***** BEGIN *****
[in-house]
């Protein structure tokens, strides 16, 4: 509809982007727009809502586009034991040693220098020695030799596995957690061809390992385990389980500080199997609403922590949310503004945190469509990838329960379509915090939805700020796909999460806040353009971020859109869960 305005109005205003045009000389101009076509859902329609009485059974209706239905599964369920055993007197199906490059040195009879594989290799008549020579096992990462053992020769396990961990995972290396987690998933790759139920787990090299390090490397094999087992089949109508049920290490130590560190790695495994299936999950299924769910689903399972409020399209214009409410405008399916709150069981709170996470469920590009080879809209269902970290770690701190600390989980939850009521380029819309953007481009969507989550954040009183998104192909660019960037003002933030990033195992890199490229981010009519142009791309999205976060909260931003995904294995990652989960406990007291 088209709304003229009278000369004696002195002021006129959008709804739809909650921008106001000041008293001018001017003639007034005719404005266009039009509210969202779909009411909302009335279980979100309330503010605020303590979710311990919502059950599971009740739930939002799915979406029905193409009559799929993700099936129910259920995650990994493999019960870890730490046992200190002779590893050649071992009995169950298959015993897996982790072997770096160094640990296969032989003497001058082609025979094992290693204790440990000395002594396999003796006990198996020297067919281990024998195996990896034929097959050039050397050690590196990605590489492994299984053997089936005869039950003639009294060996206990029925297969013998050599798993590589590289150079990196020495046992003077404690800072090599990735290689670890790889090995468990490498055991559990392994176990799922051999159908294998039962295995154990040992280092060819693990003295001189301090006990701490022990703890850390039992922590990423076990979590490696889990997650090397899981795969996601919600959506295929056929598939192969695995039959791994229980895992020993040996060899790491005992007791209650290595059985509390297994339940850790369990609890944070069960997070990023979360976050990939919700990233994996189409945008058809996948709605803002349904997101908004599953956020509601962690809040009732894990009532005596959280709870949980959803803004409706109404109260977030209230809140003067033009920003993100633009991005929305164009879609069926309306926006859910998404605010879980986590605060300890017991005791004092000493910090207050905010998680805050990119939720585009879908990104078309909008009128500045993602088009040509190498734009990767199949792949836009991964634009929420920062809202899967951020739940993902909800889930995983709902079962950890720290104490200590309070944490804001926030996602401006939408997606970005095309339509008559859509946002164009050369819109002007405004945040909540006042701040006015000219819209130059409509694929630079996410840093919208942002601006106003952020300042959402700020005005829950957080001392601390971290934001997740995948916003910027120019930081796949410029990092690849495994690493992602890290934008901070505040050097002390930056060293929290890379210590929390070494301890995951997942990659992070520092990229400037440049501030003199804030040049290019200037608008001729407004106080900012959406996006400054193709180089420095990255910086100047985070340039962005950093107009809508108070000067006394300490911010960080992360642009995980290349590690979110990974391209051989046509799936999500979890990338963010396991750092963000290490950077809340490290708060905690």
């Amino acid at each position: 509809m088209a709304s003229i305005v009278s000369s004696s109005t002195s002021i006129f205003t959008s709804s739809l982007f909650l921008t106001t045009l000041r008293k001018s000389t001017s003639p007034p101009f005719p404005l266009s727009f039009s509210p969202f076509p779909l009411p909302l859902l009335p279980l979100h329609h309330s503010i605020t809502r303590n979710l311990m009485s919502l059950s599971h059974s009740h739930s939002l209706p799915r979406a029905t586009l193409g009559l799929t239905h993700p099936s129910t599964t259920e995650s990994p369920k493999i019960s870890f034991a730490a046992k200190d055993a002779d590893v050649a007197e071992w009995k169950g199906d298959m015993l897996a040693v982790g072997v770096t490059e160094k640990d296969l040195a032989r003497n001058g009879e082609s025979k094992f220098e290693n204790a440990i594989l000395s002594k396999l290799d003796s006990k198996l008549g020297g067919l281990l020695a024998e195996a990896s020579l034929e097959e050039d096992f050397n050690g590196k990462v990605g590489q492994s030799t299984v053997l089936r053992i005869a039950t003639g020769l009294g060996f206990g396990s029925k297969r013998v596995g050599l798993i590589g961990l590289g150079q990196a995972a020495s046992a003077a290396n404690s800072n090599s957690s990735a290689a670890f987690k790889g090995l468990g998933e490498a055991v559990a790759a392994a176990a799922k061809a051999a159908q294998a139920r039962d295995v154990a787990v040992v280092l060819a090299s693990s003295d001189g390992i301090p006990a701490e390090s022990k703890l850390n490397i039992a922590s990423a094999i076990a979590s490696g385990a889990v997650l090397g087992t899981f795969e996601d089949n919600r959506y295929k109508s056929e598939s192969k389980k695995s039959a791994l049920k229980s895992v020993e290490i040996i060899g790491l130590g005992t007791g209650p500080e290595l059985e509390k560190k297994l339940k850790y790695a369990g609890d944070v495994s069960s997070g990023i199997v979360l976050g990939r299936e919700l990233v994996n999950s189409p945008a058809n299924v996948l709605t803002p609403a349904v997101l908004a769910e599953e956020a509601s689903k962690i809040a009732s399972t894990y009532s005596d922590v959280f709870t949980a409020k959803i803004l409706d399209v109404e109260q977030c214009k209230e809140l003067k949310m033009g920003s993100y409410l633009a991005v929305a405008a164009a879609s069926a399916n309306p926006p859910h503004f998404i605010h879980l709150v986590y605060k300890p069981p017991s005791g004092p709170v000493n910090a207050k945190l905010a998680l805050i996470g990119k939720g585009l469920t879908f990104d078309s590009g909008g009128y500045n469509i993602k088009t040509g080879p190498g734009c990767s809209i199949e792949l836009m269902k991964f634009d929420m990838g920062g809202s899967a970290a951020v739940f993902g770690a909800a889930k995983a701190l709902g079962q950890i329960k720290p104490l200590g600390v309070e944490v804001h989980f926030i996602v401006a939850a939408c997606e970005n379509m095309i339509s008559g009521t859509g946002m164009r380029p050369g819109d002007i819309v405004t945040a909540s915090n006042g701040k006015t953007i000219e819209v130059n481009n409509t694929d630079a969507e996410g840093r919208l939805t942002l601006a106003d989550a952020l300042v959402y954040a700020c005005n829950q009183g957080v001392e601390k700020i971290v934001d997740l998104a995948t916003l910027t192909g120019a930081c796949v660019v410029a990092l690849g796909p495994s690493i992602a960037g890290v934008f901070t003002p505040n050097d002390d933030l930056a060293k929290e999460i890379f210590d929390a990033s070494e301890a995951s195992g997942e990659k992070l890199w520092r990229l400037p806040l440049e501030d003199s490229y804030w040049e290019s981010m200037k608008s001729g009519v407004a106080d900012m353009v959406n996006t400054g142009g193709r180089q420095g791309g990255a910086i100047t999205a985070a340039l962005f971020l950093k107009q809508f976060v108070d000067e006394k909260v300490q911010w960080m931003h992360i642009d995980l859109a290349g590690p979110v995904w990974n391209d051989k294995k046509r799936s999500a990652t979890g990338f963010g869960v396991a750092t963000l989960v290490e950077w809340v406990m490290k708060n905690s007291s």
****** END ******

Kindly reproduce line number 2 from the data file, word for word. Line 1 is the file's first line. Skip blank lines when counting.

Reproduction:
């Protein structure tokens, strides 16, 4: 509809982007727009809502586009034991040693220098020695030799596995957690061809390992385990389980500080199997609403922590949310503004945190469509990838329960379509915090939805700020796909999460806040353009971020859109869960 305005109005205003045009000389101009076509859902329609009485059974209706239905599964369920055993007197199906490059040195009879594989290799008549020579096992990462053992020769396990961990995972290396987690998933790759139920787990090299390090490397094999087992089949109508049920290490130590560190790695495994299936999950299924769910689903399972409020399209214009409410405008399916709150069981709170996470469920590009080879809209269902970290770690701190600390989980939850009521380029819309953007481009969507989550954040009183998104192909660019960037003002933030990033195992890199490229981010009519142009791309999205976060909260931003995904294995990652989960406990007291 088209709304003229009278000369004696002195002021006129959008709804739809909650921008106001000041008293001018001017003639007034005719404005266009039009509210969202779909009411909302009335279980979100309330503010605020303590979710311990919502059950599971009740739930939002799915979406029905193409009559799929993700099936129910259920995650990994493999019960870890730490046992200190002779590893050649071992009995169950298959015993897996982790072997770096160094640990296969032989003497001058082609025979094992290693204790440990000395002594396999003796006990198996020297067919281990024998195996990896034929097959050039050397050690590196990605590489492994299984053997089936005869039950003639009294060996206990029925297969013998050599798993590589590289150079990196020495046992003077404690800072090599990735290689670890790889090995468990490498055991559990392994176990799922051999159908294998039962295995154990040992280092060819693990003295001189301090006990701490022990703890850390039992922590990423076990979590490696889990997650090397899981795969996601919600959506295929056929598939192969695995039959791994229980895992020993040996060899790491005992007791209650290595059985509390297994339940850790369990609890944070069960997070990023979360976050990939919700990233994996189409945008058809996948709605803002349904997101908004599953956020509601962690809040009732894990009532005596959280709870949980959803803004409706109404109260977030209230809140003067033009920003993100633009991005929305164009879609069926309306926006859910998404605010879980986590605060300890017991005791004092000493910090207050905010998680805050990119939720585009879908990104078309909008009128500045993602088009040509190498734009990767199949792949836009991964634009929420920062809202899967951020739940993902909800889930995983709902079962950890720290104490200590309070944490804001926030996602401006939408997606970005095309339509008559859509946002164009050369819109002007405004945040909540006042701040006015000219819209130059409509694929630079996410840093919208942002601006106003952020300042959402700020005005829950957080001392601390971290934001997740995948916003910027120019930081796949410029990092690849495994690493992602890290934008901070505040050097002390930056060293929290890379210590929390070494301890995951997942990659992070520092990229400037440049501030003199804030040049290019200037608008001729407004106080900012959406996006400054193709180089420095990255910086100047985070340039962005950093107009809508108070000067006394300490911010960080992360642009995980290349590690979110990974391209051989046509799936999500979890990338963010396991750092963000290490950077809340490290708060905690």